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Aruba to make legacy wireless play

Companies will be able to turn fat Wi-Fi access points into more useful thin APs through a scheme Aruba will announce.

Aruba Wireless Networks will introduce a program later this week allowing enterprises to consolidate legacy Wi-Fi access points under a centralized switching system, using open-source software. The plan is to be officially announced Thursday.

The program is designed to help Aruba compete with enterprise wireless vendors such as Cisco Systems. It will enable businesses to centralize the management and security of both Aruba and third-party access points, or APs, the catch being that companies must use an Aruba switching system.

Aruba will make boot code for its access points available on SourceForge under an open-source license. The company is also launching a certification program to ensure that its code operates correctly on third-party access points. Once the software is running on an AP, the hardware becomes, for all practical purposes, an Aruba AP.

"The boot code runs on an AP and tells the AP to look for our switch," said David Callisch, Aruba's communications director. "Once it does that, the switch uploads a software image to the APs. It turns them into Aruba APs."

The program takes interoperability beyond the ability to exchange data and enables the switch to control functions such as power transmit levels, channel assignments and radio frequency, or RF, management, Callisch said. It adds functionality such as RF monitoring, adaptive radio management and wireless integrated decision support.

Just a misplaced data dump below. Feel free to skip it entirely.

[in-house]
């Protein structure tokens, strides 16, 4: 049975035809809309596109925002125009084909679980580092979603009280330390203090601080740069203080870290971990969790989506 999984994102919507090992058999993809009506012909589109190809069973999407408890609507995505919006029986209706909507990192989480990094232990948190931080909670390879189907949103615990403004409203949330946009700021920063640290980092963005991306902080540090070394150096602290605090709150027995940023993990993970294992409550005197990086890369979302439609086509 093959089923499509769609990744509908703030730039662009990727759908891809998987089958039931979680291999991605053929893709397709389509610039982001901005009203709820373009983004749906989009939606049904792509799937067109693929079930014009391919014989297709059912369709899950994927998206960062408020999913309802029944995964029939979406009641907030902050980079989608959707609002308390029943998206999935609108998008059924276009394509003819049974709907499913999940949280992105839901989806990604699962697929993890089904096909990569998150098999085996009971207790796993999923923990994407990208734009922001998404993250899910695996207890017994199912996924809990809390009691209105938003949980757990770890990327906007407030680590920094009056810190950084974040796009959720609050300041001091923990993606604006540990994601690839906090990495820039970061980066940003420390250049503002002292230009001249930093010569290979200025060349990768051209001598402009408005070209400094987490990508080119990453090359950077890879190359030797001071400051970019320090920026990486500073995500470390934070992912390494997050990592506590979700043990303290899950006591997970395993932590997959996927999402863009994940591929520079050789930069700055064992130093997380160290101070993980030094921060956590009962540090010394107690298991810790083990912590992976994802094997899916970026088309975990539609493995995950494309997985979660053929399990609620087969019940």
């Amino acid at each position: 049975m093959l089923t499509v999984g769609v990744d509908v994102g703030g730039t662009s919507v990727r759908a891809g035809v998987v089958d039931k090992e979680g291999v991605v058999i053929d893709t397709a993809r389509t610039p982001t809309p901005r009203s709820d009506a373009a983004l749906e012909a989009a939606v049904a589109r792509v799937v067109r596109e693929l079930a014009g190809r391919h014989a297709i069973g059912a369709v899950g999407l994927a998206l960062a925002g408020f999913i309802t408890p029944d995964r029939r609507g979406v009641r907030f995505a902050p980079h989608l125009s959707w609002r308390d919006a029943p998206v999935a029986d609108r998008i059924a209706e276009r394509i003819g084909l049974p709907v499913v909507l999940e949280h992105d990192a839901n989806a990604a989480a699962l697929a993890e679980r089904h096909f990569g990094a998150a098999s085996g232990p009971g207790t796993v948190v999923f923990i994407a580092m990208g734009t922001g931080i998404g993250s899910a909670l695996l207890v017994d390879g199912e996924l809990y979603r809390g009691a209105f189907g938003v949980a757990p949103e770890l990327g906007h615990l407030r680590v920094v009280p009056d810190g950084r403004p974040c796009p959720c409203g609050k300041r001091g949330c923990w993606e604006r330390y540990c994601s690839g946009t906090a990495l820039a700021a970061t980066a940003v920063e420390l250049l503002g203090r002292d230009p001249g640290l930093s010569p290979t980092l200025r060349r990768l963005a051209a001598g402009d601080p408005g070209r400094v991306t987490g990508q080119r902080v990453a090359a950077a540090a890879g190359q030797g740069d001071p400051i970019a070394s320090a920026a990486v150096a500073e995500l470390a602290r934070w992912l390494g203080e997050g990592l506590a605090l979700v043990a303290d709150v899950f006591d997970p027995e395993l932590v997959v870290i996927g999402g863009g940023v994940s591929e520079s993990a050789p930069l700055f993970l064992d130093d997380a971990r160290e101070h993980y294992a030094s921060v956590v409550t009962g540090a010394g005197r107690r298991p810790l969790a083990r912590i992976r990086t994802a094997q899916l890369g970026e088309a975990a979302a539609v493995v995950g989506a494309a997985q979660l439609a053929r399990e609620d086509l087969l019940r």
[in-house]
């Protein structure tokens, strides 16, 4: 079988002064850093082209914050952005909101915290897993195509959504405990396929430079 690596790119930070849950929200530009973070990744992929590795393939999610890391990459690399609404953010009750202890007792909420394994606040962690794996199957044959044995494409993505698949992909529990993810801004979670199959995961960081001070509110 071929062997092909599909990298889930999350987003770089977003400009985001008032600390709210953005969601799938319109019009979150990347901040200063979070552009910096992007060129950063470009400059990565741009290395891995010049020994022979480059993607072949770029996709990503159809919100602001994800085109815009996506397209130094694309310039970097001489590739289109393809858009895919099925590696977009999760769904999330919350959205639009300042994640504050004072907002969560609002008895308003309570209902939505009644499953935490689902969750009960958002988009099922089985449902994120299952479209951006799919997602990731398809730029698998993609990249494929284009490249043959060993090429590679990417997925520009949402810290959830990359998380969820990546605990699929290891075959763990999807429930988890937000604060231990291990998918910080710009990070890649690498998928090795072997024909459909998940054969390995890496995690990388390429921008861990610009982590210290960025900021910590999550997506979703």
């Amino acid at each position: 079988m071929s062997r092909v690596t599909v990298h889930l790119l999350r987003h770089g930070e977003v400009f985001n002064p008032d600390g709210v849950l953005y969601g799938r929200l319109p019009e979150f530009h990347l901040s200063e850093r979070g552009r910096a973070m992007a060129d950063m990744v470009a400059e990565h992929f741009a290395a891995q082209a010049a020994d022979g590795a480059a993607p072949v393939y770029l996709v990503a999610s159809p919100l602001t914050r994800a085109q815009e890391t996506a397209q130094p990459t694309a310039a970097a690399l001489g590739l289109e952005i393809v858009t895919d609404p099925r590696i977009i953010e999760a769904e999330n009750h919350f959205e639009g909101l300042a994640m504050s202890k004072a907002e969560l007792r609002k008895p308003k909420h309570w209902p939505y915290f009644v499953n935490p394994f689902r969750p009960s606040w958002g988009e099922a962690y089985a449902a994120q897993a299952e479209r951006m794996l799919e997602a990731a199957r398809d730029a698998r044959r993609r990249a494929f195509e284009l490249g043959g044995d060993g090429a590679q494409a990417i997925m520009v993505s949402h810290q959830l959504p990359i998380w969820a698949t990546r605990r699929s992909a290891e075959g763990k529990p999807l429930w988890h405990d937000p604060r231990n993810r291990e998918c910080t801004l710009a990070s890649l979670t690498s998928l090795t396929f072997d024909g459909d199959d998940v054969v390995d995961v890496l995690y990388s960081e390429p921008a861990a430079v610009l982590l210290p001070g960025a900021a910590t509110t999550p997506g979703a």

Aruba is not doing any of the code porting itself. If a vendor chooses to port the boot code itself--as Netgear is currently doing--the hardware can be officially certified under the new "Aruba Certified" scheme. But any developer can modify the code to work on any Power PC-based access point with an Atheros radio, Callisch said, though these projects won't get Aruba's official certification.

For example, Aruba isn't actively targeting Airespace or Trapeze Networks access points but says there are "no technical barriers" preventing the open-source community from running Aruba code on this hardware.

"We wanted to be much more aggressive than we're being, but there's a certain decorum needed in the market to do it correctly," Callisch said. "That's why we open-sourced it. We could have said, 'Hey, we're going to sell code that runs on Airespace APs,' but we would have been in lawsuit heaven."

Power PC-based 802.11 access points developed by Accton Technology and resold by companies such as Foundry Networks, Extreme Networks and Nortel Networks have already been certified, Aruba said. The source code will be made available on SourceForge March 14.

The result for enterprises should be the ability to move from standalone "fat" access points to a centralized system using "thin" APs without having to junk existing hardware, Aruba said. For access point vendors such as Netgear, participation in the certification program allows them to reach an enterprise market, Callisch said. Netgear doesn't currently sell enterprise-grade equipment such as switches.

Matthew Broersma of ZDNet UK reported from London.